I can’t believe it, Eugene Peterson said “damn” in an interview for Leadership Journal. I also can’t believe that the editors left it in, but I’m glad they did because I think the context warranted the word. The interview focused on Lectio Divina, the ancient practice of meditating on the scriptures. Peterson is discussing the need for pastors to slow down, listen, and be more reflective, especially when, but not limited to those times when they approach the Bible. “…pastors simply have to quit being in such a damn big hurry. Pastors are the busiest people in the world, always making an appointment or rushing to a meeting. They have no time to listen. I think pastors are the worst listeners. We’re so used to speaking, teaching, giving answers. We must learn to be quiet, quit being so verbal, learn to pay attention to what’s going on, and listen.”
And then Peterson was asked: As you challenge pastors to slow down, listen, and reflect, what kind of responses are you getting? Peterson replied, “I know a significant number of pastors who have slowed down to really listen. But they made a deliberate choice to do it. I have one friend who just resigned from his 800 member church without another call. His criteria for accepting another church is that it must be less than one hundred members. There are pastors choosing this kind of life, but you don’t usually hear about them.”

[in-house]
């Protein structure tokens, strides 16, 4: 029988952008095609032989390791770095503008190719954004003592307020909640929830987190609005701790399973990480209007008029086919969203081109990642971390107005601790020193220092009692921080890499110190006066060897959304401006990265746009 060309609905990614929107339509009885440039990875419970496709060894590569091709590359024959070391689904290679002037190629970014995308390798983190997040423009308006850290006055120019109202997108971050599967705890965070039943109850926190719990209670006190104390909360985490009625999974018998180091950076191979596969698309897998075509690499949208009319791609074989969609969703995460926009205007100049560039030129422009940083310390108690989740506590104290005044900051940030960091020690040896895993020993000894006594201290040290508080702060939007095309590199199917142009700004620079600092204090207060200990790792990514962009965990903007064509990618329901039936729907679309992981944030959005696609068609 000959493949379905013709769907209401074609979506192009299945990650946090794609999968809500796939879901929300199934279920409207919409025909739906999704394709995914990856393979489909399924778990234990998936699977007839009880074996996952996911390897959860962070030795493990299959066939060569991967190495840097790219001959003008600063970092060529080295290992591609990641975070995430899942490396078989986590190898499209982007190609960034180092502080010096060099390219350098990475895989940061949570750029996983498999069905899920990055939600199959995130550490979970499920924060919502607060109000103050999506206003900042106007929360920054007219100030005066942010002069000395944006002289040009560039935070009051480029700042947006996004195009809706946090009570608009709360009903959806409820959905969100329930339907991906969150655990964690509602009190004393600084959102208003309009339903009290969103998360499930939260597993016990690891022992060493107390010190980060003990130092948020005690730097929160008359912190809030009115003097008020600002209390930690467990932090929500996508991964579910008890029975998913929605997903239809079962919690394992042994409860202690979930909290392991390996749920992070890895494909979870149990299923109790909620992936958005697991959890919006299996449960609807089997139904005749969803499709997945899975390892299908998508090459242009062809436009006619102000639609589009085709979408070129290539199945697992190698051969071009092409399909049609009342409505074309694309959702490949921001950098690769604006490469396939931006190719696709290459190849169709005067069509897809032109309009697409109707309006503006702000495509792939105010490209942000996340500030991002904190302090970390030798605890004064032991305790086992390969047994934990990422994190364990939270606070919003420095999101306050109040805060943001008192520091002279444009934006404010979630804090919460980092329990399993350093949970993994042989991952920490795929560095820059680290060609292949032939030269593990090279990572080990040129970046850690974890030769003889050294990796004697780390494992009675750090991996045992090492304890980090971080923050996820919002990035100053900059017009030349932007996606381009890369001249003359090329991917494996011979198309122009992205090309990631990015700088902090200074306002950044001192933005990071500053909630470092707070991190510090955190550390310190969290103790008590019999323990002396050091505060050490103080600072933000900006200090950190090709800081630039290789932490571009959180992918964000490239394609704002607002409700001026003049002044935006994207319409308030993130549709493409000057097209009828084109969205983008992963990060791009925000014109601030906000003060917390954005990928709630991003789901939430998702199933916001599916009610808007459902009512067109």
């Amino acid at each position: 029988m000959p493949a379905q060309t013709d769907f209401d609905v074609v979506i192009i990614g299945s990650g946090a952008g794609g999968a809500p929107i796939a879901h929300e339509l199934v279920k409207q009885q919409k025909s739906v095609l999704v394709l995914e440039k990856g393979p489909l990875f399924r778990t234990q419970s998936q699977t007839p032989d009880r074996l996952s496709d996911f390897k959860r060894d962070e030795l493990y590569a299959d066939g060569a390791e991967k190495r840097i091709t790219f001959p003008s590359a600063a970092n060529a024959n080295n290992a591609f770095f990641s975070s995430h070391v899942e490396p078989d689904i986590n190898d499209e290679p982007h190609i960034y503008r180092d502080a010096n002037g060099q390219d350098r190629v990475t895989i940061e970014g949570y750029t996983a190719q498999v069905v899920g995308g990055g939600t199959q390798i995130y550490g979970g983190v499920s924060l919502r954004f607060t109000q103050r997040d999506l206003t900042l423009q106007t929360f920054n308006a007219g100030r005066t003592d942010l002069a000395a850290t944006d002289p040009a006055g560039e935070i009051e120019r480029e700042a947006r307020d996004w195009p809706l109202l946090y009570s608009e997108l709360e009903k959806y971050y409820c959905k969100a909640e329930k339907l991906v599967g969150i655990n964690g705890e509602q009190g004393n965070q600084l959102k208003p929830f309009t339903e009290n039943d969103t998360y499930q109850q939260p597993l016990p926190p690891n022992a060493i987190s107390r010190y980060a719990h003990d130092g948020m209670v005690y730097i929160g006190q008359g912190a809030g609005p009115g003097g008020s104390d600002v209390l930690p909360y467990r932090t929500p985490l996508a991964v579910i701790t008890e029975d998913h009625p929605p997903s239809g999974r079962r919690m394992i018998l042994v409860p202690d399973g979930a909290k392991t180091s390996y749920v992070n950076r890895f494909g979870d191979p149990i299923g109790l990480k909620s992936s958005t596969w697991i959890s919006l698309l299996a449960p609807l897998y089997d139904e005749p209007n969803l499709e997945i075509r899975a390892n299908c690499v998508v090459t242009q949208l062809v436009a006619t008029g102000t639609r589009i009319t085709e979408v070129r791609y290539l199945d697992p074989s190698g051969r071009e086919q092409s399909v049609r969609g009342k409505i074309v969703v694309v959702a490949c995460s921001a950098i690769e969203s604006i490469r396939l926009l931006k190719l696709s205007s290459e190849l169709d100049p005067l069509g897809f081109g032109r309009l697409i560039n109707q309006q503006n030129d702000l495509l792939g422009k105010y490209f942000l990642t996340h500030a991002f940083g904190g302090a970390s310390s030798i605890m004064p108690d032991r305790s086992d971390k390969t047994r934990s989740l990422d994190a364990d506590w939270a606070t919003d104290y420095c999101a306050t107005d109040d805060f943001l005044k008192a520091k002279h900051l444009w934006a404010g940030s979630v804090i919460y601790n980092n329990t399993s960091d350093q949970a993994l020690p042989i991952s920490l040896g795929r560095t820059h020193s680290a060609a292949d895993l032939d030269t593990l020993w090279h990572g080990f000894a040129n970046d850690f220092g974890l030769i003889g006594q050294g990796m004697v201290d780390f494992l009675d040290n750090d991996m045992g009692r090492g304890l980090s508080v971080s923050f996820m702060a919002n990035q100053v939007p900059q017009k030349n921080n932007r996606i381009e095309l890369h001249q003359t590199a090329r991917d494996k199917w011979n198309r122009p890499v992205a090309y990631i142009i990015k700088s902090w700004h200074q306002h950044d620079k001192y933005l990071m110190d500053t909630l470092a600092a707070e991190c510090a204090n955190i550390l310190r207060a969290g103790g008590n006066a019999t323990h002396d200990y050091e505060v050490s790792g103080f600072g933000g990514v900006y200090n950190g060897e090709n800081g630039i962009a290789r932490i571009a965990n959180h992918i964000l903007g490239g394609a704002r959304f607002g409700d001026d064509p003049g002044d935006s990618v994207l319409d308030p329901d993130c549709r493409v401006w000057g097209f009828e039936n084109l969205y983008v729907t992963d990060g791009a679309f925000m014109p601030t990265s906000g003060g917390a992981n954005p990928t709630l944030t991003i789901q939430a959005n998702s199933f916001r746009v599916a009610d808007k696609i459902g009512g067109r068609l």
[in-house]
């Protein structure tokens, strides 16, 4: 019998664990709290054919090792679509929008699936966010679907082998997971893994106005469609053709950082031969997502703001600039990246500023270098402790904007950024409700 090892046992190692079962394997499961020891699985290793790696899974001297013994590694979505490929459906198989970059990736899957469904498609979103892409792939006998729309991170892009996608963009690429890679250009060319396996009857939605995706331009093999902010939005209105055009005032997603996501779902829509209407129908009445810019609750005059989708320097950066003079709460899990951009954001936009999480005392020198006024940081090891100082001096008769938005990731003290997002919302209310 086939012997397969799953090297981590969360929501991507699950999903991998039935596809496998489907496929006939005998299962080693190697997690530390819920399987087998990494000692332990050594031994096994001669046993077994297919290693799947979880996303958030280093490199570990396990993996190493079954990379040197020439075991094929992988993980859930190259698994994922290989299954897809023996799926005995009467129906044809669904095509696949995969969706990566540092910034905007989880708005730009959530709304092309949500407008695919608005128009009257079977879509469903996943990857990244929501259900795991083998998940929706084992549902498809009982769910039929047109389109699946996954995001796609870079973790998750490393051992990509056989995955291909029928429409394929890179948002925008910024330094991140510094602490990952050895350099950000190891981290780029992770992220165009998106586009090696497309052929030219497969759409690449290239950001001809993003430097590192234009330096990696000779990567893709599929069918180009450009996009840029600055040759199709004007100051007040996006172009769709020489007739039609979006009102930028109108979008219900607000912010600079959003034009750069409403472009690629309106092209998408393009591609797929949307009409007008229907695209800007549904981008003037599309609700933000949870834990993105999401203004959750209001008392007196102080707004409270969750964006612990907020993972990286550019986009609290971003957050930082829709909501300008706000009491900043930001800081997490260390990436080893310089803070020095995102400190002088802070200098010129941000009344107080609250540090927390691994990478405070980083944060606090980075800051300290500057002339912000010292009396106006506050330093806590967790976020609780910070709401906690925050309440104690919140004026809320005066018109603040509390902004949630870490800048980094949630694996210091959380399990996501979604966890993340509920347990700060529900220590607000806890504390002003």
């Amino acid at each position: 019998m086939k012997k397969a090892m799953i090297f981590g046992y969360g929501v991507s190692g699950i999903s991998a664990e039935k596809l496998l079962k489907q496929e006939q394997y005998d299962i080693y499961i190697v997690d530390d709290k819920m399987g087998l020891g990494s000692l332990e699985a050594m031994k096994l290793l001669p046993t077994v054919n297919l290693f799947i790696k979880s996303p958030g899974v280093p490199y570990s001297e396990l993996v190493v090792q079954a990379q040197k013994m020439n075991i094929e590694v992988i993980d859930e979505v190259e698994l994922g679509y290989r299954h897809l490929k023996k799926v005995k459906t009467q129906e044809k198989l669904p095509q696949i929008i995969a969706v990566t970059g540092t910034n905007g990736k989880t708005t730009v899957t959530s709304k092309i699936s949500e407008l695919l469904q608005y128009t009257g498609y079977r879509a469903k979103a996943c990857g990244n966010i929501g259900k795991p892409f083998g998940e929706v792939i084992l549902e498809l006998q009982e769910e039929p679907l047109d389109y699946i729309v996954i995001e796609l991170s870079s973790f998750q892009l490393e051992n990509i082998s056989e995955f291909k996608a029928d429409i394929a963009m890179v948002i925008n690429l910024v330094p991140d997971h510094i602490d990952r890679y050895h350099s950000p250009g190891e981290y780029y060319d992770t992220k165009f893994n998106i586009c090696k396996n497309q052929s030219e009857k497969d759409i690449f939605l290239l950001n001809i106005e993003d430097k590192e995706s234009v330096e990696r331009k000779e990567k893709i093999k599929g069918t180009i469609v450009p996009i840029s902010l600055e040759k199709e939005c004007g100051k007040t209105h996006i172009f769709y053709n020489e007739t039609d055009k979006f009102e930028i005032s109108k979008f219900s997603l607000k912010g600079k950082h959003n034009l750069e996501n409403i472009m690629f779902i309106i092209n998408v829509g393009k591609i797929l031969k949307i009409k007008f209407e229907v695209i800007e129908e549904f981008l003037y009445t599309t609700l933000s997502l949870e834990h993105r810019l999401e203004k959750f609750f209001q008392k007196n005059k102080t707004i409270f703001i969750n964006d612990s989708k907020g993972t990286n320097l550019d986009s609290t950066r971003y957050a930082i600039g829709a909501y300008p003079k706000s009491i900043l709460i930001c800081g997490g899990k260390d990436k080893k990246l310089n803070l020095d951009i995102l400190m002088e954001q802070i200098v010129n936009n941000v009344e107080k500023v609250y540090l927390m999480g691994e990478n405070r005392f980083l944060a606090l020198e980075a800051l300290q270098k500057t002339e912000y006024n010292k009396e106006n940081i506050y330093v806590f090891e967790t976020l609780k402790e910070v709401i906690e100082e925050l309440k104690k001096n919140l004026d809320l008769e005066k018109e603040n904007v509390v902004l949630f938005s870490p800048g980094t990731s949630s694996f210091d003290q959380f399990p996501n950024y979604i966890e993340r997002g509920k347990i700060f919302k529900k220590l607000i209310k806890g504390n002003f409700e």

Oh my gosh, did I hear him right? The pastor of an 800 member church leaves it to look for a church of 100? Instead of trading up he wanted to trade down…or maybe he really was trading up? And then the interviewer asks: Are smaller churches more conducive for pastors to foster listening lives? Listen to Peterson: “No. I think you can do it in any size congregation, but the pastor must want to do it. And he must be willing to set aside the time to do it.”
Leadership Journal comes out quarterly and is one of only two ministry magazines I read or recommend. This interview was found in the Winter 09 issue and is titled: Having ears, do you not hear? Visit www.leadershipjournal.net
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